Over 450 refugee families in Sudan faced a harrowing evening on 17 January, 2023, when their Al Takamol camp was engulfed by fire, leading to one death, several injuries with burns and fractures, and the destruction of their belongings, among other vital damage. Almost half of the 2000 individuals residing in the camp are children, while 32% are older people. A joint team was swiftly dispatched by the Khartoum State Ministry of Health and WHO Sudan – the first UN responder to support health services in the incident – for a rapid situation analysis and the extension of needed assistance.
An immediate response
Khaled Ibn Al Waleed clinic, the refugee camp’s nearest public health centre located one kilometre away, only began operations after the fire thanks to Al Manar nongovernmental organization, which provided basic resources for its partial functioning. The only available doctor in the clinic struggled to provide minimum standard services, with limited resources.
In response to the fire, the WHO Health Emergencies Programme supported Khartoum State Ministry of Health with extensive emergency supplies, including medicine, trauma and surgery kits. WHO will also cover the clinic’s staffing needs for 2 doctors, 2 nurses, 2 medical assistants, 2 laboratory technicians, 2 pharmacists, 2 health promotors, a monitoring and evaluation officer, a nutritionist, an ambulance driver and another driver for pick and drop.
Khartoum’s State Ministry of Health has delivered the required medicines and equipment and has committed a standby ambulance for referral of critical cases, as well as a continuous supply of medicines and other consumables, both for a one-month duration.
In a challenging situation
Established 12 years ago following South Sudan’s declaration of independence, Al Takamol Refugee Camp is one of many scattered in all localities of Khartoum State. Due to the length of the camp’s existence, non-welcoming neighbours impact the availability of essential resources, while substantial security concerns plague its residents.
Among the camp’s biggest challenges is water, with neighbours continuously opposing repeated attempts by the Sudanese Humanitarian Fund to install large water tanks within the camp. Residents are thus forced to purchase water from local sellers on mobile tanks, resulting in the constant threat of waterborne disease outbreaks due to unmonitored water quality. Open garbage piles leading to compromised hygiene also contribute to the refugees’ precarious sanitation and poor living conditions.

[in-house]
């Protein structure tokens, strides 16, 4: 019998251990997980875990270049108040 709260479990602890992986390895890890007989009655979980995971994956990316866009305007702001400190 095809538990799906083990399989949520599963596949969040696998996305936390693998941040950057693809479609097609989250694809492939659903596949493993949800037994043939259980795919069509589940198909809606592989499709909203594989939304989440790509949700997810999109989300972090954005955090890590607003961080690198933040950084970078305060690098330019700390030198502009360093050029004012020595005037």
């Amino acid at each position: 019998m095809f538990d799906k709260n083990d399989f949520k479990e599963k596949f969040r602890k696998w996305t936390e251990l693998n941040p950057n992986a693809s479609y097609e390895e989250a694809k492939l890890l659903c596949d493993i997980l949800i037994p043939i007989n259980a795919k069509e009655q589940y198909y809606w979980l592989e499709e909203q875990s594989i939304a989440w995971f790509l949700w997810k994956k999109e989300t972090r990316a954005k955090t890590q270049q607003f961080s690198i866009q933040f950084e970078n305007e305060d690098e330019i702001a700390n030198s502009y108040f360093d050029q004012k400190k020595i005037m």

Ongoing disagreements among the camp’s refugees further complicate humanitarian action, with resistance committees, sultans and opposition forces rendering support from nongovernmental organizations and UN agencies much harder to extend to its vulnerable population.
But sustainable needs remain
Nevertheless, the findings of the rapid assessment team dispatched after the fire confirmed the dire security need to safeguard both health care workers and medicine storage. Safety precautions are equally pertinent, requiring the installation of fire extinguishers all around the camp. As for concerns for water and sanitation, additional latrines and a continuous supply of drinking-water enabling water quality monitoring are also vital.
In the absence of public health services within the Al Takamol Refugee Camp, sustainable support for the adjacent Khaled Ibn Al Waleed clinic with basic laboratory equipment, IV stands, nebulizers, oxygen concentrators and trauma equipment, is necessary. Similarly, health promotion activities need to be initiated to minimize the spread of disease and increase public awareness about the importance of seeking proper medical care. With a traumatic event such as fire ravaging the only place these 2000 refugees have called home in 12 years, mental health needs must also be addressed.
While UNHCR had supported the camp’s refugees on several occasions, the main ongoing actions are carried out by Al Manar and Sudanese Red Crescent volunteers. According to the joint WHO-Khartoum State Ministry of Health mission, a more detailed inter-agency assessment covering all sectors is in order for this long-standing camp.
Sudan hosts one of the largest refugee populations in Africa, with an 80% majority hailing from South Sudan. Many others fled violence and persecution in neighbouring countries, including Eritrea, the Central African Republic, Ethiopia, and Chad, along with the crises in Syria and Yemen pushing people to seek safety in Sudan.
Source: World Health Organization